River-Spanning Rock Structures Research and Design Guidelines
River-spanning rock structures are being used to enable fish passage at barriers and provide or improve the aquatic habitat for endangered fish species and water delivery. Current design methods are based upon anecdotal information applicable to a narrow range of channel conditions. As a result, scientifically supportable guidelines and methods for hydrologists and engineers are not available to estimate pool and scour-hole development, structure rock size, and scour countermeasures in order to design stable, cost effective, and sustainable river-spanning rock structures with predictable design lives (stability), consistent performance, and minimal maintenance requirements.
Need and Benefit
River-spanning rock structures are being used to enable fish passage at barriers and provide or improve the aquatic habitat for river restoration. Uses of river-spanning rock structures include replacing low head diversion dams, permitting fish passage, creating habitat diversity, and stabilizing stream profiles. In addition to new construction, existing structures require maintenance to preserve function. A scientific and mechanistic based understanding of structure behavior permits supportable planning and management decisions and adaptation to new circumstances.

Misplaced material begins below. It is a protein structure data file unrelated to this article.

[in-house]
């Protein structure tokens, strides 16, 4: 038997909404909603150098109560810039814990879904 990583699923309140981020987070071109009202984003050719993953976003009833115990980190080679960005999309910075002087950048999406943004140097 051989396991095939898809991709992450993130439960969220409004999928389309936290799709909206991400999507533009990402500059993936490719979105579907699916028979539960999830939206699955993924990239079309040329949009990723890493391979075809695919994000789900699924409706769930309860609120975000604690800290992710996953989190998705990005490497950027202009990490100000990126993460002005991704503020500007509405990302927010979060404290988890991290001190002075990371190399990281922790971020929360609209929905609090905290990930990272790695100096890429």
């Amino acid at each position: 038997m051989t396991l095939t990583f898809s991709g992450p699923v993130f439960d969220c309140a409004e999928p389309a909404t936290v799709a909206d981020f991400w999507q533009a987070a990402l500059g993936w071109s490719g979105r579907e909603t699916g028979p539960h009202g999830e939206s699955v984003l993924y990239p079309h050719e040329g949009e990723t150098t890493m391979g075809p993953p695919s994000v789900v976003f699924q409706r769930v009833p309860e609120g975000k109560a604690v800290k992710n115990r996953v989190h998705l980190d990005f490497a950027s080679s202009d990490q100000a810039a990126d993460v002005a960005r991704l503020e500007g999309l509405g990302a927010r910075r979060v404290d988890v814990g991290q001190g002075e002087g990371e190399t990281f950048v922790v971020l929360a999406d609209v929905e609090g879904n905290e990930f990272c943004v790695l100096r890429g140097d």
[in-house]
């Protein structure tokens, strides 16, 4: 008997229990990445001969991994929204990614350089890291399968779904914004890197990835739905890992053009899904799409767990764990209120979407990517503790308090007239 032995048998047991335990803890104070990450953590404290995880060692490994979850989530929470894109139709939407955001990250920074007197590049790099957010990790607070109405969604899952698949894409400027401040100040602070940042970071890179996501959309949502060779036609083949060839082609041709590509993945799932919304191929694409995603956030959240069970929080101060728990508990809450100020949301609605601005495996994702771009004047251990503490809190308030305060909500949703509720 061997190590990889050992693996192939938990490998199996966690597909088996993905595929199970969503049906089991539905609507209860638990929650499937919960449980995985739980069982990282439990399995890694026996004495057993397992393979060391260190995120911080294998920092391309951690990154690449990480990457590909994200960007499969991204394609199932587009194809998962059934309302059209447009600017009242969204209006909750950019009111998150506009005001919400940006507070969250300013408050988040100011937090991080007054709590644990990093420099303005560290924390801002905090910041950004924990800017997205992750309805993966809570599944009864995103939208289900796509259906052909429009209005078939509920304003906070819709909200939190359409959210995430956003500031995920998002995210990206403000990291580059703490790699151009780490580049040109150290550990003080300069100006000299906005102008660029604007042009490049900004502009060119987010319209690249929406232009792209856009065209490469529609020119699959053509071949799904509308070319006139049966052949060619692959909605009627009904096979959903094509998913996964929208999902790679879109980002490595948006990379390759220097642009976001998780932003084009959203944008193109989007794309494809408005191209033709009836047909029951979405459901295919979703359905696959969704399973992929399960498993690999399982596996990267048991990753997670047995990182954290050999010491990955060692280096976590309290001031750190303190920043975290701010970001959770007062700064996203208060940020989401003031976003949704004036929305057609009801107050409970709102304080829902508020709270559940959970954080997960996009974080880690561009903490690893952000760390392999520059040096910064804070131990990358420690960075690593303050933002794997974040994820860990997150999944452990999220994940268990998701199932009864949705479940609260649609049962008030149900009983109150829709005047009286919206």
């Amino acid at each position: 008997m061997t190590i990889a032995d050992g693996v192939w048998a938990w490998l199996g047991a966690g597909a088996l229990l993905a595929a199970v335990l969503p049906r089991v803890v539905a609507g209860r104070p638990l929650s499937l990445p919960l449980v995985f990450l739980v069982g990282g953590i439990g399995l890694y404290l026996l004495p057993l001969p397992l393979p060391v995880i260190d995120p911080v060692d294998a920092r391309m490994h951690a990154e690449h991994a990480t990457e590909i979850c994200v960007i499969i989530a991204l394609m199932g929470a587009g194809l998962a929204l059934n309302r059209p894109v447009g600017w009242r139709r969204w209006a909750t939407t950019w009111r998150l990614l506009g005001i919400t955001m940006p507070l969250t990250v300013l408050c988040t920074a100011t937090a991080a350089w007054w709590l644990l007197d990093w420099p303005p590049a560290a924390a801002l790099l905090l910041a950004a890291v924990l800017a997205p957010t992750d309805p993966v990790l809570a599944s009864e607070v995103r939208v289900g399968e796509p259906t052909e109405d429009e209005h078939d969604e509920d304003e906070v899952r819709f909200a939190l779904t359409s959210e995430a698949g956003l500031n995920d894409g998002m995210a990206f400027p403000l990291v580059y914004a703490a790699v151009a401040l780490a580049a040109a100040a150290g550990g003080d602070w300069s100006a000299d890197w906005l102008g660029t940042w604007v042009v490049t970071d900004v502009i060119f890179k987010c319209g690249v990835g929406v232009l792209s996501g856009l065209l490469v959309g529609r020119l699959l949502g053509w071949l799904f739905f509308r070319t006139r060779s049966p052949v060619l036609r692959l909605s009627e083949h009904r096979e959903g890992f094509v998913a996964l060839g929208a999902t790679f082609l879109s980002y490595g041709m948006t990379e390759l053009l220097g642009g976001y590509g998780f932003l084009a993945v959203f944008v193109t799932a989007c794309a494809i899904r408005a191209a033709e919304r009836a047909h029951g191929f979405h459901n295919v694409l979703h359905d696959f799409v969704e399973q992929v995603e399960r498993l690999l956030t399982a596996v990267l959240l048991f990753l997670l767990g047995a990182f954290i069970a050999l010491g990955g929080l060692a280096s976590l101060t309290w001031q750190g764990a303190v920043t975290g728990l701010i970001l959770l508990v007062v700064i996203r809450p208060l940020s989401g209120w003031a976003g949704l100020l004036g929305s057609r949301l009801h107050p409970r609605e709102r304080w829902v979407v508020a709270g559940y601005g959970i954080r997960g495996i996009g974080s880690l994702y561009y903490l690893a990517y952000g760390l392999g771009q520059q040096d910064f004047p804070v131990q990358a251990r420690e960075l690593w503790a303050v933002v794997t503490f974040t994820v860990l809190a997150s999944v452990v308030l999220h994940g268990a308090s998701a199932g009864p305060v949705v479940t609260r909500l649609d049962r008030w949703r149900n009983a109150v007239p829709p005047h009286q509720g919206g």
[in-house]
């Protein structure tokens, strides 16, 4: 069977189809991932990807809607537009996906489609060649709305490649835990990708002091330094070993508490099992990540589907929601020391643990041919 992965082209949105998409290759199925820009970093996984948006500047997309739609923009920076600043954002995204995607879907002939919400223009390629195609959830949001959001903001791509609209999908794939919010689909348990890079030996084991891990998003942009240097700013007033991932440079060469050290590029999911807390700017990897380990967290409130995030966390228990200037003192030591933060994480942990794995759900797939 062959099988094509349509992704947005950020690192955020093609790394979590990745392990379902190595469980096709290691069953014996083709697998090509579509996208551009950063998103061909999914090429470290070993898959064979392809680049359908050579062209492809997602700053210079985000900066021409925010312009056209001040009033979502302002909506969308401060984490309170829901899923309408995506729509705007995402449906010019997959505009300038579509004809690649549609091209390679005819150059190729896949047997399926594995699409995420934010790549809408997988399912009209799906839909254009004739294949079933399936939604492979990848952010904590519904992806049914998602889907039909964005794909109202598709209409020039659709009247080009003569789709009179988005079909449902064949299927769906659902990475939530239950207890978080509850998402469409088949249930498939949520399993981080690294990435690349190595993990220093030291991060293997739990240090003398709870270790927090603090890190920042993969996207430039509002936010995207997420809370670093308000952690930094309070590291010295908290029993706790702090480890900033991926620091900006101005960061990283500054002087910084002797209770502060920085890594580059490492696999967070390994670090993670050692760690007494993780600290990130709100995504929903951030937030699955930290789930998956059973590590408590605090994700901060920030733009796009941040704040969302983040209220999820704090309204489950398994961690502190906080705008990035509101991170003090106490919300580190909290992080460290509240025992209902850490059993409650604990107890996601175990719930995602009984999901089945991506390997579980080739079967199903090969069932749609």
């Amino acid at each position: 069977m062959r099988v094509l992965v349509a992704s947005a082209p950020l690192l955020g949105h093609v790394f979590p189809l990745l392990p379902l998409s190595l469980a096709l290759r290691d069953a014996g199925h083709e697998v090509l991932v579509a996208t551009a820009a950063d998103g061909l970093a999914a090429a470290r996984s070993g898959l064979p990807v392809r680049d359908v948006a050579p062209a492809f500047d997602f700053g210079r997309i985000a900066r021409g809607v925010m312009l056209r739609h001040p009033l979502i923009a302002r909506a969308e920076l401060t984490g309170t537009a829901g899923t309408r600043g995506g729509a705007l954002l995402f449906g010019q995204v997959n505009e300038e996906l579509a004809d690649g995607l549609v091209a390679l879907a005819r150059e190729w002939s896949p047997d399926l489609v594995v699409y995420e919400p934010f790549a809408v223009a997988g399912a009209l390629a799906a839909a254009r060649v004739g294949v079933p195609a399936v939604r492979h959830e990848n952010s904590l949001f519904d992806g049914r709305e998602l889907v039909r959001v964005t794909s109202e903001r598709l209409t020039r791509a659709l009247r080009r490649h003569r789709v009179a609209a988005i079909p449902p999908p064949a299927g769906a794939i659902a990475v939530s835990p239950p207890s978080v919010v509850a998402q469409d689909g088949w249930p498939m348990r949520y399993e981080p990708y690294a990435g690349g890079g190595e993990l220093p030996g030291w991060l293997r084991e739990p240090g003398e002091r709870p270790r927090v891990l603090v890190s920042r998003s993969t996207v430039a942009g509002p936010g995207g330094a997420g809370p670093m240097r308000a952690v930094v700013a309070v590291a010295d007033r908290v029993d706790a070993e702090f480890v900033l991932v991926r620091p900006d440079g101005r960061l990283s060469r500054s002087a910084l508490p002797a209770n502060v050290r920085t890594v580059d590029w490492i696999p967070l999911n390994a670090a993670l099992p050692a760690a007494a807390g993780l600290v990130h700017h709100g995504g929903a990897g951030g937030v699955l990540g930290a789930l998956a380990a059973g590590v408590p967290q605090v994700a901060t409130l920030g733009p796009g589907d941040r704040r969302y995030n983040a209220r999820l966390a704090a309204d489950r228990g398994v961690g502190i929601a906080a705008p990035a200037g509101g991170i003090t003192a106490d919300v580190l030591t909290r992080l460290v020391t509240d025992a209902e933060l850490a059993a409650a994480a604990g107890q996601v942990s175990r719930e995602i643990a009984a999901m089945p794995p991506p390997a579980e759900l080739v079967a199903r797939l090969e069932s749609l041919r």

Current design methods primarily rely on individualized professional experience and anecdotal information with mixed success. Design methods and standards based upon predictable engineering and hydraulic performance criteria do not exist. As a result, many installations lack long-term sustainability and fail to maintain performance of their intended functions throughout the design life. The river spanning rock structures research project seeks to take a multi-faceted approach towards developing a deeper understanding of river spanning rock structures by combining field work, physical modeling, and numerical computer simulations to develop engineering and hydraulic performance properties for these types of structures. A great deal of research has already been accomplished over the past 2 years and partial funding is available to continue this research in fiscal years (FY) 2008 and 2009. However, funds are presently lacking to complete the analysis of the three-dimensional (3D) numerical modeling and laboratory data to fully develop the design guidelines over the range of anticipated field conditions. Additionally, there has not been any work on modeling these types of structures using a 2-dimensional (2D) mobile boundary numerical model to predict the development of the scour holes and resulting performance of the structure. Understanding the processes governing success and failure allows designers to construct more robust river structures while minimizing the effort required to meet project constraints. An understanding of scour processes and quantities will provide design guidance for sustainable structures that meet habitat requirements for endangered species, ensure water delivery requirements, require fewer repairs, minimize disruption of service, and reduce maintenance costs.
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